Should I Save For Retirement or Pay Down my Student Loans?
During the first few years of your professional career, you may face a difficult financial choice: Should you focus on saving for your eventual retirement or pay down student loans instead?
This may feel like an impossible choice to make. While you may want to leverage matching funds through an employer-sponsored 401(k) retirement plan, you may also feel overwhelmed by the burden of your student loan debt. And although you may make more money now than you ever have before, cash may still feel tight.
But there are some good guidelines you can follow to determine the best solution for you. Here is what to consider.
Weighing your options
If you look at the two options — save for retirement or pay down loans — you can make a baseline determination about which is the mathematically better choice. The answer lies in the interest rates on your student loans, your anticipated long-term rate of return on retirement investments, and whether your employer will match any of your contribution to your retirement account.
Let's start with interest rates. Look at the interest rates on your loans, as well as the rate of return you can reasonably expect from the money you contribute into your retirement plan (which you can then invest into the market for growth).
While there are no guarantees when it comes to investing, you can look at historical average rates of return to estimate what your own return could be over a period of decades. The S&P 500, for example, is the index most often used to generalize average market returns over time. Over the last century, its average return has been about 10%.1
That doesn't mean you should bank on this return every year. Also, this rate of return doesn't account for inflation, and the S&P 500 is just one index in the market. When assuming your own rate of return, a conservative approach is to estimate between 5% and 6%.2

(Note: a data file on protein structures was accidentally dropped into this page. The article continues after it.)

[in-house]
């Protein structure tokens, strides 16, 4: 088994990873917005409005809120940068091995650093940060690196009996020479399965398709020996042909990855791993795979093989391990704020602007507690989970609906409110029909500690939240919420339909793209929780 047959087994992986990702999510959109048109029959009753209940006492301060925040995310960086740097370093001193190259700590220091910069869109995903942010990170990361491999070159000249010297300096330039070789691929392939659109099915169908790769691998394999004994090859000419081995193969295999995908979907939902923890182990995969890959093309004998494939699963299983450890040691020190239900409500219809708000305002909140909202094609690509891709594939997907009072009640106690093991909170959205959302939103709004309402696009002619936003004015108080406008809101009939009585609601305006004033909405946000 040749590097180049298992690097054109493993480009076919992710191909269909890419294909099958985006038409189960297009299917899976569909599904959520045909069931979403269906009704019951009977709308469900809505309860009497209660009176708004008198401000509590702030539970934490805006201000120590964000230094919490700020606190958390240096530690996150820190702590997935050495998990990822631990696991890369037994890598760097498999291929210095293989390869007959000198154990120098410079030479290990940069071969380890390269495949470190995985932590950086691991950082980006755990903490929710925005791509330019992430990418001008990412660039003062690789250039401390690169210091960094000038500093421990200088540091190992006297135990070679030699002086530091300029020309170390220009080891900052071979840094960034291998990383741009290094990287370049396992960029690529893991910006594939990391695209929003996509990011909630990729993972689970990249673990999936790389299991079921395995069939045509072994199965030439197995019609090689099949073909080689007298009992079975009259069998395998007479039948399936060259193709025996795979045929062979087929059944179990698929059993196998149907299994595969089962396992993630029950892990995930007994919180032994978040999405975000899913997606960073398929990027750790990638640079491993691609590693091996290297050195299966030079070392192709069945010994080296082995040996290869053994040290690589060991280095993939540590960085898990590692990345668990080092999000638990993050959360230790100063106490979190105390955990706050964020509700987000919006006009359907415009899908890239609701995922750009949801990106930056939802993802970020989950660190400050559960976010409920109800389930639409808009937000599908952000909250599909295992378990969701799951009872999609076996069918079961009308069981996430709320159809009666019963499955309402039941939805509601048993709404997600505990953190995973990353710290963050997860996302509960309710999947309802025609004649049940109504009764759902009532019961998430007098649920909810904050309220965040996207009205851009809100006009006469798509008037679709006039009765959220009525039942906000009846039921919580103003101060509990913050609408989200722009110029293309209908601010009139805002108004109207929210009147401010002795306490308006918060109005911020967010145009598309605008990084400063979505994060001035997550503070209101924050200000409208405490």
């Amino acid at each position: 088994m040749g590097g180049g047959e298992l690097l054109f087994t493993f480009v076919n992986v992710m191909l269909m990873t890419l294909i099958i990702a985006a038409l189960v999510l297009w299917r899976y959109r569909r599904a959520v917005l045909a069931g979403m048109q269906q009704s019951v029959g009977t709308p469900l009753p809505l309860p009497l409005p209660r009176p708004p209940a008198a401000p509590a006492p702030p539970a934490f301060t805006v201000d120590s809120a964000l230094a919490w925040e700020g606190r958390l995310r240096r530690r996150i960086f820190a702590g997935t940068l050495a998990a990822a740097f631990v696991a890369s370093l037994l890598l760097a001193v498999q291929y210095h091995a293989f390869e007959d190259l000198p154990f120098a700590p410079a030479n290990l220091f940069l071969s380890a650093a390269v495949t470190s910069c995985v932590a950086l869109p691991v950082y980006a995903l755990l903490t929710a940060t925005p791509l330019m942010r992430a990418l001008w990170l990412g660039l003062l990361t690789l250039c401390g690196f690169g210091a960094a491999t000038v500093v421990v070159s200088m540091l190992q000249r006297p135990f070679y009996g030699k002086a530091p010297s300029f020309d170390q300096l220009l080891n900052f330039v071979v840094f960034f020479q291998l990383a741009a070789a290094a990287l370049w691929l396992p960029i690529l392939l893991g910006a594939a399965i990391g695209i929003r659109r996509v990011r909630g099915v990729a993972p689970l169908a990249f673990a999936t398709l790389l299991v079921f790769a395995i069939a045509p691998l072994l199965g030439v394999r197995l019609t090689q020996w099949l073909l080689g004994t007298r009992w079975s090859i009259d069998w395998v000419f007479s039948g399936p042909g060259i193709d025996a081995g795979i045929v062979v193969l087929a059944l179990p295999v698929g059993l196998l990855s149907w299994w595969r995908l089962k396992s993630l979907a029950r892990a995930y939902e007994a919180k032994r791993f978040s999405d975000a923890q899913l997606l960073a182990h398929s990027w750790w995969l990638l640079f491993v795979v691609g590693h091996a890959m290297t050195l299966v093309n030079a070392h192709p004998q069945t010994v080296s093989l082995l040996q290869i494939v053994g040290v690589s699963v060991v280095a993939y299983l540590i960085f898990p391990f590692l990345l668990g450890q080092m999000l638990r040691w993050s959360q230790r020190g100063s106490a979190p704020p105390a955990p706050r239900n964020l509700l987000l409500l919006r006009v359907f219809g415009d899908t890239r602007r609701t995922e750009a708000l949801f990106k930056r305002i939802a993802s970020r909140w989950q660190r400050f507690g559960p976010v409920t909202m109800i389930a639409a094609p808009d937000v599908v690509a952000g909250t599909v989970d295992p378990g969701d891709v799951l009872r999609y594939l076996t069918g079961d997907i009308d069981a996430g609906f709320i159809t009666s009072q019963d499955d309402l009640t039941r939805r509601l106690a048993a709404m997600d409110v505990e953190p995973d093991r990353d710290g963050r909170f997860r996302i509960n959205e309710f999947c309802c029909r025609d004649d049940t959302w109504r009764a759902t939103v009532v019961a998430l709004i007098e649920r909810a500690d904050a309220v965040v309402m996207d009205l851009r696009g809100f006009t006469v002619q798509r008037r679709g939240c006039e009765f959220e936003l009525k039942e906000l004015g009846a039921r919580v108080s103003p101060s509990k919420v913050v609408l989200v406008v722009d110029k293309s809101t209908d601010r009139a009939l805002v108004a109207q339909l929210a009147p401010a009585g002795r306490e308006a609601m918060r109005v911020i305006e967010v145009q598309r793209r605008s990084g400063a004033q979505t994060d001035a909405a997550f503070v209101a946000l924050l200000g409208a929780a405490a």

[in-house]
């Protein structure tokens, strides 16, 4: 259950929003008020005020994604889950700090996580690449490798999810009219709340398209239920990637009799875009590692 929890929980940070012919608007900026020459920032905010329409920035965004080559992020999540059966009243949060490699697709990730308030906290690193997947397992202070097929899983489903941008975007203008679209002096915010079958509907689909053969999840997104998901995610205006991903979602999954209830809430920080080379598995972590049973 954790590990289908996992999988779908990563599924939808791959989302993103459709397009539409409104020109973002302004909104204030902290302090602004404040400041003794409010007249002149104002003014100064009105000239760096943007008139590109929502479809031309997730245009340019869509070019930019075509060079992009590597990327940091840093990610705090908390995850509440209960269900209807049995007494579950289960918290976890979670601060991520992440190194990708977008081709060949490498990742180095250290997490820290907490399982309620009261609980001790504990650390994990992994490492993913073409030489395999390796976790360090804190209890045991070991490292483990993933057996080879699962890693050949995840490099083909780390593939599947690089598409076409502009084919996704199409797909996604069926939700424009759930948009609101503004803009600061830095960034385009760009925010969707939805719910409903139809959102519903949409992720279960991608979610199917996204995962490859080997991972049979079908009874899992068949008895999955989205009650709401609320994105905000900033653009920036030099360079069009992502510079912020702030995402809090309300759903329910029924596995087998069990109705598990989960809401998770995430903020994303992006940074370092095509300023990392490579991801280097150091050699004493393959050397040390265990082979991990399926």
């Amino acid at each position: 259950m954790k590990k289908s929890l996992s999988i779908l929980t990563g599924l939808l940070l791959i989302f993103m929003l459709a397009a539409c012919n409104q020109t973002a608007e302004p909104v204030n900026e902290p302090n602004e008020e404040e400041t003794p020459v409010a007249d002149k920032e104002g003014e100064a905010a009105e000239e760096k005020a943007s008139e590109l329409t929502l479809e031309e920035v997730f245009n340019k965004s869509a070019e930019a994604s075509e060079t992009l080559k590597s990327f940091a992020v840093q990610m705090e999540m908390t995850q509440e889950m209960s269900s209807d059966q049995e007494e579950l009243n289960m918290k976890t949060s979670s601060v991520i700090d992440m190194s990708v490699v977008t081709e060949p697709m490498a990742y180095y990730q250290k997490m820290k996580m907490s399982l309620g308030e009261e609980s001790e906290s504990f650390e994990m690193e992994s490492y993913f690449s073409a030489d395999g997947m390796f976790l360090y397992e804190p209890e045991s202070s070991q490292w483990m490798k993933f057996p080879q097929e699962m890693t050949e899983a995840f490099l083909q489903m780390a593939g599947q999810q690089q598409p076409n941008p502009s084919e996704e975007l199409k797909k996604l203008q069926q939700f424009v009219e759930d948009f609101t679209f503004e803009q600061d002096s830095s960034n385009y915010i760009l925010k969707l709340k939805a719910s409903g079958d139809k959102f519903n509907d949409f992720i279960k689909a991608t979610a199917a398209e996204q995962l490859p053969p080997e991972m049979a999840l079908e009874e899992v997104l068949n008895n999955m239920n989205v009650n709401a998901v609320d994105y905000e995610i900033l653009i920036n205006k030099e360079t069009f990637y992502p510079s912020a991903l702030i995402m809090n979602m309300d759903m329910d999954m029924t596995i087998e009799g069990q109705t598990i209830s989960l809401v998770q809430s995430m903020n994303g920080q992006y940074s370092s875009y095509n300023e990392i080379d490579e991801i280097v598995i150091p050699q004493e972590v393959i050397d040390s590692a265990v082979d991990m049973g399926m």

Now, take a look at the interest rates on each of your student loans. Are any of these greater than or less than 6%?
If the interest rates on your student loans are greater than 6%, it may make more financial sense to focus on paying these loans off as soon as possible. That's because the interest you're being charged for your student loan debt will cost you more than you can reasonably expect to earn from the money you allocate to your retirement plan's portfolio. If the loan rates are less than 6%, however, the numbers say you are better off making your normal monthly payment on what you owe and contributing any extra cash flow to your long-term investments.
Of course, you also need to take into account the extra money you could receive from your employer via a match when you contribute to your retirement plan. That could further sway the numbers to point toward investing as the better option.
Does your employer offer matching funds for your retirement plan? If so, this is free money, so you should aim to max out this benefit.
The emotional burden of student loan debt
While the math might say you should invest as much as you can right now, that doesn't account for the reality of the daily emotional burden student debt can cause. If your student loan debt feels completely overwhelming, causes intense stress, or keeps you up at night, then it might make more sense to aggressively pay those loans off as quickly as possible.